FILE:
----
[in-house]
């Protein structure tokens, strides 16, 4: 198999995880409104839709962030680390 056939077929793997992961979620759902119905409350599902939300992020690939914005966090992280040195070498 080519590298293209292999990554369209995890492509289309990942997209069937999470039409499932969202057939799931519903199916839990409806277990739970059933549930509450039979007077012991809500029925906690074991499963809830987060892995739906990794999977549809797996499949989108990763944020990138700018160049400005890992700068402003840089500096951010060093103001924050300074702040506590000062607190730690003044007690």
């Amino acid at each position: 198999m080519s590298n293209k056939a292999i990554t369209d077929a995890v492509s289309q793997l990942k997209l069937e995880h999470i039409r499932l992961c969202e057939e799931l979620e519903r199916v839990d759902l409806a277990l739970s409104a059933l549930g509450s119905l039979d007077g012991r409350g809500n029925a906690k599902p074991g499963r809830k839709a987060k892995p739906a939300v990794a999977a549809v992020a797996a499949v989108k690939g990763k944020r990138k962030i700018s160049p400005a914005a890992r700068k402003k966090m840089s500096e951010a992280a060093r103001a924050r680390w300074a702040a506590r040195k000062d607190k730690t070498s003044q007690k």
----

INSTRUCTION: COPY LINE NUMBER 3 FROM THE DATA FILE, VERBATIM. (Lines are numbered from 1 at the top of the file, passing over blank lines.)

């Amino acid at each position: 198999m080519s590298n293209k056939a292999i990554t369209d077929a995890v492509s289309q793997l990942k997209l069937e995880h999470i039409r499932l992961c969202e057939e799931l979620e519903r199916v839990d759902l409806a277990l739970s409104a059933l549930g509450s119905l039979d007077g012991r409350g809500n029925a906690k599902p074991g499963r809830k839709a987060k892995p739906a939300v990794a999977a549809v992020a797996a499949v989108k690939g990763k944020r990138k962030i700018s160049p400005a914005a890992r700068k402003k966090m840089s500096e951010a992280a060093r103001a924050r680390w300074a702040a506590r040195k000062d607190k730690t070498s003044q007690k």